Enjoy each day - This should be a no-brainer... and it was for me, since I've been a pretty laid back person for the most part (my wife and family are probably laughing hysterically now!) but for others, it's harder than you think. This is especially true for those of us with PD - we tend to worry and fret and think about the past (when we didn't have Parkinson's) and of the future (what will I be like in 10 years?). But worrying about these things doesn't do us any good - as the Good Book says, "Who among you can add an hour of time to their life by worrying?"
Rather than worry, we all need to try to enjoy and take stock of each day now - one at a time. There will never be another day like this; and although I at times fall back into the old "what does my future hold" mode of thinking, I try to remember that no one knows the future - especially in terms of Parkinson's. That cure may just be around the corner!
Laugh a lot - Studies have shown that laughter is not only good for the soul, but also the body. Laughing releases those 'feel good' chemicals in the brain, and actually lowers the stress level of a person.
So I try to laugh a lot - especially at myself, which is pretty easy to do! And if you can laugh at yourself and even those bad circumstances that come around, you will be a better person for it. Look at Michael J. Fox - even with Parkinson's he not only laughs at his lot in life but helps us laugh with him!
As the actress Betty White said, "We laugh a lot. That's for sure. Sure beats the alternative, doesn't it?"
Socialize - By nature (or by design) I am a homebody... I like staying at home and just doing things myself. But I have found we have two options, once we are diagnosed with a disease such as Parkinson's - we can either sit on our butts all day and whine 'Why me?'... Or we can get out there, enjoy life, and socialize with others. No one got ahead in life by sitting home and becoming a hermit. No, go out, visit people, visit friends, have dinner with new people you've just met - all of this will not only help you, but - and studies have shown this - will help with your Parkinson's symptoms and, more importantly, your mood, by fighting apathy and depression. Not only that, but interacting with others in the same boat as you (in this case, others with Parkinson's) helps us remember we are not alone in this!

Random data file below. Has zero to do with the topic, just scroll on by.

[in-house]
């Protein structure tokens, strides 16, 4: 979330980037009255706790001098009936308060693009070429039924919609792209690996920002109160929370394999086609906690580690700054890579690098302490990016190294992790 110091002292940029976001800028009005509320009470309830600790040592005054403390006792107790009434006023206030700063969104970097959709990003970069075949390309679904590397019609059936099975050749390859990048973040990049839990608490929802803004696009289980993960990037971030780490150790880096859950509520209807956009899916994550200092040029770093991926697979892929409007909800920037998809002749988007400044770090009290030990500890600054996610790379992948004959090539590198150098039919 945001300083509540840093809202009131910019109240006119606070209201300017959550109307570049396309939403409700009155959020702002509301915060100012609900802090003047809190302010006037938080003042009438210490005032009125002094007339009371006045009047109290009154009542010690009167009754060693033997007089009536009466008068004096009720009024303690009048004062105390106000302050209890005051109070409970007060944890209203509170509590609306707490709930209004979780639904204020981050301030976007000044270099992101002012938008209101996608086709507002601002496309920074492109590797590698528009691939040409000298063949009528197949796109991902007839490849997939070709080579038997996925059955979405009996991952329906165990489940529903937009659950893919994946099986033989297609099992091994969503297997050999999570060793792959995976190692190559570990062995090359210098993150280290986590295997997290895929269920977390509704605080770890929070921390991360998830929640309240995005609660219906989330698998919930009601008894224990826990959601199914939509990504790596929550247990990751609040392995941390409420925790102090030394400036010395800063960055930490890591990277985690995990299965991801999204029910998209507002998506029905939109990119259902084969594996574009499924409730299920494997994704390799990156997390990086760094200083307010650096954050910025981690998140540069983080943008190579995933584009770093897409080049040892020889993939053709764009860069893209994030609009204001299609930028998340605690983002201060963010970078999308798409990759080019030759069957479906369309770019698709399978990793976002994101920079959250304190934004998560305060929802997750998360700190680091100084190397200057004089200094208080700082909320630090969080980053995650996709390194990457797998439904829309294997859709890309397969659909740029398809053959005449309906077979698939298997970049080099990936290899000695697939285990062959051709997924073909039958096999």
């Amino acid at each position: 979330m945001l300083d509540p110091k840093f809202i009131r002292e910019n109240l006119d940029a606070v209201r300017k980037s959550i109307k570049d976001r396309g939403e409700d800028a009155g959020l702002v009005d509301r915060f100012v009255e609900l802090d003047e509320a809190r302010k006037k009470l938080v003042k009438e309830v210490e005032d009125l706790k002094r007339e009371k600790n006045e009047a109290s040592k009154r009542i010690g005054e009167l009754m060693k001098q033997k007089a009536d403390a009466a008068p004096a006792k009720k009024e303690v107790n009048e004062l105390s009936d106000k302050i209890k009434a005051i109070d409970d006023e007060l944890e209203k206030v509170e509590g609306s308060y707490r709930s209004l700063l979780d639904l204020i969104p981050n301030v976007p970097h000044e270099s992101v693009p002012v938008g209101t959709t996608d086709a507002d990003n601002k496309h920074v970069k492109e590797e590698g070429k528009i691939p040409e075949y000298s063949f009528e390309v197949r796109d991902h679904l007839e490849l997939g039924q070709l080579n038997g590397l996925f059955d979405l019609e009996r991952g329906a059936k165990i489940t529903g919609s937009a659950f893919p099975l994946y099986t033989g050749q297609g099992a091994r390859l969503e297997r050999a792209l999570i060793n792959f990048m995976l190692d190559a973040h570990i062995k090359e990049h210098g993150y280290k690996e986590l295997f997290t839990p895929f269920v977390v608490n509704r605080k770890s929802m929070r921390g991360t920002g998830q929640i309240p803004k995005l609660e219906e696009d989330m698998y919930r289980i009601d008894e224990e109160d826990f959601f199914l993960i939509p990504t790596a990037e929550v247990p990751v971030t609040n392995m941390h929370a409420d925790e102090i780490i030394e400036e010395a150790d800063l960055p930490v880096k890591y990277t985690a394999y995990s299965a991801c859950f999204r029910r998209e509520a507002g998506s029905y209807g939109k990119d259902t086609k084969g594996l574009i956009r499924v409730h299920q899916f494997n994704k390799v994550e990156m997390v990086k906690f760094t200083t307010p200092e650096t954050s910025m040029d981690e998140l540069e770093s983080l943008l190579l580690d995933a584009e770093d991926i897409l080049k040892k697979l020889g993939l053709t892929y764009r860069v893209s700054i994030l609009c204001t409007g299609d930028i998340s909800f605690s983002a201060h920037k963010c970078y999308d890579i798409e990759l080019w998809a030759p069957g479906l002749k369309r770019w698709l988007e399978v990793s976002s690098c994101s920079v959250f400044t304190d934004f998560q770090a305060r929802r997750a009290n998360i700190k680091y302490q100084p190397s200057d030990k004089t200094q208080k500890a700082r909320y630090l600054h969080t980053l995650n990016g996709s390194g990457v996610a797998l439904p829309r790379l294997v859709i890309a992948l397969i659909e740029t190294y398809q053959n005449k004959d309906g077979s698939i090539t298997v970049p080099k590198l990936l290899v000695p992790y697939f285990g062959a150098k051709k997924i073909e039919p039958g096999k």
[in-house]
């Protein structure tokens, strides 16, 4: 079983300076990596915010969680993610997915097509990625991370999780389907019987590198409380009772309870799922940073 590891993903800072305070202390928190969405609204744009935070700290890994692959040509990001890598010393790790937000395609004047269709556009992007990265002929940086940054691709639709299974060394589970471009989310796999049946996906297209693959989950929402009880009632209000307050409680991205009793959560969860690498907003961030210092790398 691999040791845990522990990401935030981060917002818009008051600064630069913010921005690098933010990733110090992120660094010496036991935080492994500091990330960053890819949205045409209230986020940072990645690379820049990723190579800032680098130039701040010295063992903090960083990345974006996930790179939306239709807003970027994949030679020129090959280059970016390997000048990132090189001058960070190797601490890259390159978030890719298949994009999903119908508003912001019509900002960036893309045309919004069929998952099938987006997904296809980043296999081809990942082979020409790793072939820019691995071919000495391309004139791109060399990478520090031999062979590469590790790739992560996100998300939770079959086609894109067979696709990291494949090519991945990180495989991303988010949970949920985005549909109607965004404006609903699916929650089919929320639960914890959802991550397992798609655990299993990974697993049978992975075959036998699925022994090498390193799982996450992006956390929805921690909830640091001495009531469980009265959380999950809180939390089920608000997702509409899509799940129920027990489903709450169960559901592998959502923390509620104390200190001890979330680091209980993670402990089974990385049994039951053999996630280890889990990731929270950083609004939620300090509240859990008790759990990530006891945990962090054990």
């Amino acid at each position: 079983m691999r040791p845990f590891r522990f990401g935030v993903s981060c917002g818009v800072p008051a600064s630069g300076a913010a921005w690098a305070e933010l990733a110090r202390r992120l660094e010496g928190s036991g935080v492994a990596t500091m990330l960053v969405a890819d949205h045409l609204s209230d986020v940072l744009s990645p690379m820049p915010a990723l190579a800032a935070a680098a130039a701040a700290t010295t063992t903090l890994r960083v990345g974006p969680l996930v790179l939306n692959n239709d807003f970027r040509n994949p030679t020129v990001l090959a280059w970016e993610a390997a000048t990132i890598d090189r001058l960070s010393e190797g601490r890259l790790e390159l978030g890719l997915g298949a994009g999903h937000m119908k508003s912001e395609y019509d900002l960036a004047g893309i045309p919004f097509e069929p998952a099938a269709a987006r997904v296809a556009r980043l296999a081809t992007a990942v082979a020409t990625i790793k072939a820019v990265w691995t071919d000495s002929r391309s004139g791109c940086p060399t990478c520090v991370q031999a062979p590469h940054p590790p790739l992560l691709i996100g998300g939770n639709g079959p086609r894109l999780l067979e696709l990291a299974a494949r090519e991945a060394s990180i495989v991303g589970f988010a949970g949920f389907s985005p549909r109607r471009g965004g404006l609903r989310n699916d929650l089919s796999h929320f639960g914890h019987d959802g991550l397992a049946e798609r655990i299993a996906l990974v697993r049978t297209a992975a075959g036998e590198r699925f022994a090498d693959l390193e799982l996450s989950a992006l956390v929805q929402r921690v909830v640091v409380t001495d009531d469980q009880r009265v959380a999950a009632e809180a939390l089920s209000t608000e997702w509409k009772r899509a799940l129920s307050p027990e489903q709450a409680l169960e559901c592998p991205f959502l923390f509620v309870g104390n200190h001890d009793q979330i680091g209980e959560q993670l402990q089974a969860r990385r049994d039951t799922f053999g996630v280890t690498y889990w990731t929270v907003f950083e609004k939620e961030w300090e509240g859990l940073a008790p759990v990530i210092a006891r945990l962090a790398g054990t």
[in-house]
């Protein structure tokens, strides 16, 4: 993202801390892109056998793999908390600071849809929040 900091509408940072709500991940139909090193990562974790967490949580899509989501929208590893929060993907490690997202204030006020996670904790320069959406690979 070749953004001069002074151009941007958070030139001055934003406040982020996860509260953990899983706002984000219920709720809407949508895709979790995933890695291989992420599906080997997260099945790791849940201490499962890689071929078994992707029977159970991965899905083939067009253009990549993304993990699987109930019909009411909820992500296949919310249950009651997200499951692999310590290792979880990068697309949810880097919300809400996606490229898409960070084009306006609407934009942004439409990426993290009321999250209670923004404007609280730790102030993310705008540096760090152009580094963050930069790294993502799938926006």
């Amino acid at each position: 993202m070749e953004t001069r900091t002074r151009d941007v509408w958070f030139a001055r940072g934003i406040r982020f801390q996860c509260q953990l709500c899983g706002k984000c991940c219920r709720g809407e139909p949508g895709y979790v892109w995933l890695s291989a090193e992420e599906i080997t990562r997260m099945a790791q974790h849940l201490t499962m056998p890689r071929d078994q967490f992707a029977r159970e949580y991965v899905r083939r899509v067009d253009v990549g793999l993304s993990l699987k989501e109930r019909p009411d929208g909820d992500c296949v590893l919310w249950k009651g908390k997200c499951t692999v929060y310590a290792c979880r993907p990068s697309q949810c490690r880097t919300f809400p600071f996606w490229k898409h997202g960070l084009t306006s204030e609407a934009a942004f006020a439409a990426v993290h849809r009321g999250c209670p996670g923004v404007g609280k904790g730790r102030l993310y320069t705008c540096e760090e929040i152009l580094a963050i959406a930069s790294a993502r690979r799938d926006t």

Remember: Human interaction is one of the essential components of well-being. So get off your behind, get out there, and visit friends and family! You'll like it, and I know they will too.
Now, you may think that doing all this is easy, and that I do it all the time with ease. No, that is the farthest thing from the truth - learning these lessons is HARD - sometimes hard on the body and soul! I'm no saint - sometimes I just flat out feel bad or am so rushed that I don't think about laughing, or slowing down... And yes, even I have times when I get so tired of having PD that I might feel a little bit sorry for myself and/or ask "Why me?", and I surely don't feel very thankful during those times. No one is perfect, so I don't expect any of us - myself included - to remember and do these things each and every time. But it is my belief that if we do: Slow down, be thankful, laugh at ourselves, and help and interact with others, our life will be much more rich than we could even dream of - even with old man Parkinson invading our space and trying to cause trouble!!
Those are only a few of the lessons I have learned... What about you? Let me know your thoughts using the Comments section below!
Signing off - till next time!